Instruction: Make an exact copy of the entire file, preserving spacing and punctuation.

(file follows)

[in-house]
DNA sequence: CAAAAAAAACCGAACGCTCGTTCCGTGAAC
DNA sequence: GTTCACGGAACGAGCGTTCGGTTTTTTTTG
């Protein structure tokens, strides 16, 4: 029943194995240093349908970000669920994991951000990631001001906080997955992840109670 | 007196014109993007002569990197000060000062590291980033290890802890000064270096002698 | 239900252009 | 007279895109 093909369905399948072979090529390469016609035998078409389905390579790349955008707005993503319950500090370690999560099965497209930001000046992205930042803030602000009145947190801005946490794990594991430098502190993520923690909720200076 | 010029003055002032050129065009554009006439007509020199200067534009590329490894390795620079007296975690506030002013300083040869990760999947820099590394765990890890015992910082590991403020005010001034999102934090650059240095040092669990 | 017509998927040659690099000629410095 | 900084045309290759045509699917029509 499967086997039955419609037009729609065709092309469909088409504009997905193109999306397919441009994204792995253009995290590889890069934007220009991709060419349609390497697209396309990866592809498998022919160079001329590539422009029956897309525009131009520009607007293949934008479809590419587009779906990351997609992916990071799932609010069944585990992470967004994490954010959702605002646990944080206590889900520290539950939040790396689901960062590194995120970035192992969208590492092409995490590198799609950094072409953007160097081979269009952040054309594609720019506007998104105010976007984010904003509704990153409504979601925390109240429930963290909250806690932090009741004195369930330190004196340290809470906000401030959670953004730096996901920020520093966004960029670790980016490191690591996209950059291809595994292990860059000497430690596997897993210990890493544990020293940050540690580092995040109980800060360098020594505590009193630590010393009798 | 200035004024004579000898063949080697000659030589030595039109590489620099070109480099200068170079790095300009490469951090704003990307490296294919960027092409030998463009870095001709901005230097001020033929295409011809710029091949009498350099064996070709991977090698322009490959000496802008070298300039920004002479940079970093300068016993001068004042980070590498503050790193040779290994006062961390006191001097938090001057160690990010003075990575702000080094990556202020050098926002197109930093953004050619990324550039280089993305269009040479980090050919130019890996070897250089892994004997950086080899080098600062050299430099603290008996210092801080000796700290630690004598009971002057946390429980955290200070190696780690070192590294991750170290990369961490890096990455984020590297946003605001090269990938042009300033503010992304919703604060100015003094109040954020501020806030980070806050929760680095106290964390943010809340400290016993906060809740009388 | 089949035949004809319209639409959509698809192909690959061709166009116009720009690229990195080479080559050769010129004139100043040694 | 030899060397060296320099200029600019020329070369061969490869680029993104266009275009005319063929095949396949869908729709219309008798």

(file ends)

[in-house]
DNA sequence: CAAAAAAAACCGAACGCTCGTTCCGTGAAC
DNA sequence: GTTCACGGAACGAGCGTTCGGTTTTTTTTG
């Protein structure tokens, strides 16, 4: 029943194995240093349908970000669920994991951000990631001001906080997955992840109670 | 007196014109993007002569990197000060000062590291980033290890802890000064270096002698 | 239900252009 | 007279895109 093909369905399948072979090529390469016609035998078409389905390579790349955008707005993503319950500090370690999560099965497209930001000046992205930042803030602000009145947190801005946490794990594991430098502190993520923690909720200076 | 010029003055002032050129065009554009006439007509020199200067534009590329490894390795620079007296975690506030002013300083040869990760999947820099590394765990890890015992910082590991403020005010001034999102934090650059240095040092669990 | 017509998927040659690099000629410095 | 900084045309290759045509699917029509 499967086997039955419609037009729609065709092309469909088409504009997905193109999306397919441009994204792995253009995290590889890069934007220009991709060419349609390497697209396309990866592809498998022919160079001329590539422009029956897309525009131009520009607007293949934008479809590419587009779906990351997609992916990071799932609010069944585990992470967004994490954010959702605002646990944080206590889900520290539950939040790396689901960062590194995120970035192992969208590492092409995490590198799609950094072409953007160097081979269009952040054309594609720019506007998104105010976007984010904003509704990153409504979601925390109240429930963290909250806690932090009741004195369930330190004196340290809470906000401030959670953004730096996901920020520093966004960029670790980016490191690591996209950059291809595994292990860059000497430690596997897993210990890493544990020293940050540690580092995040109980800060360098020594505590009193630590010393009798 | 200035004024004579000898063949080697000659030589030595039109590489620099070109480099200068170079790095300009490469951090704003990307490296294919960027092409030998463009870095001709901005230097001020033929295409011809710029091949009498350099064996070709991977090698322009490959000496802008070298300039920004002479940079970093300068016993001068004042980070590498503050790193040779290994006062961390006191001097938090001057160690990010003075990575702000080094990556202020050098926002197109930093953004050619990324550039280089993305269009040479980090050919130019890996070897250089892994004997950086080899080098600062050299430099603290008996210092801080000796700290630690004598009971002057946390429980955290200070190696780690070192590294991750170290990369961490890096990455984020590297946003605001090269990938042009300033503010992304919703604060100015003094109040954020501020806030980070806050929760680095106290964390943010809340400290016993906060809740009388 | 089949035949004809319209639409959509698809192909690959061709166009116009720009690229990195080479080559050769010129004139100043040694 | 030899060397060296320099200029600019020329070369061969490869680029993104266009275009005319063929095949396949869908729709219309008798």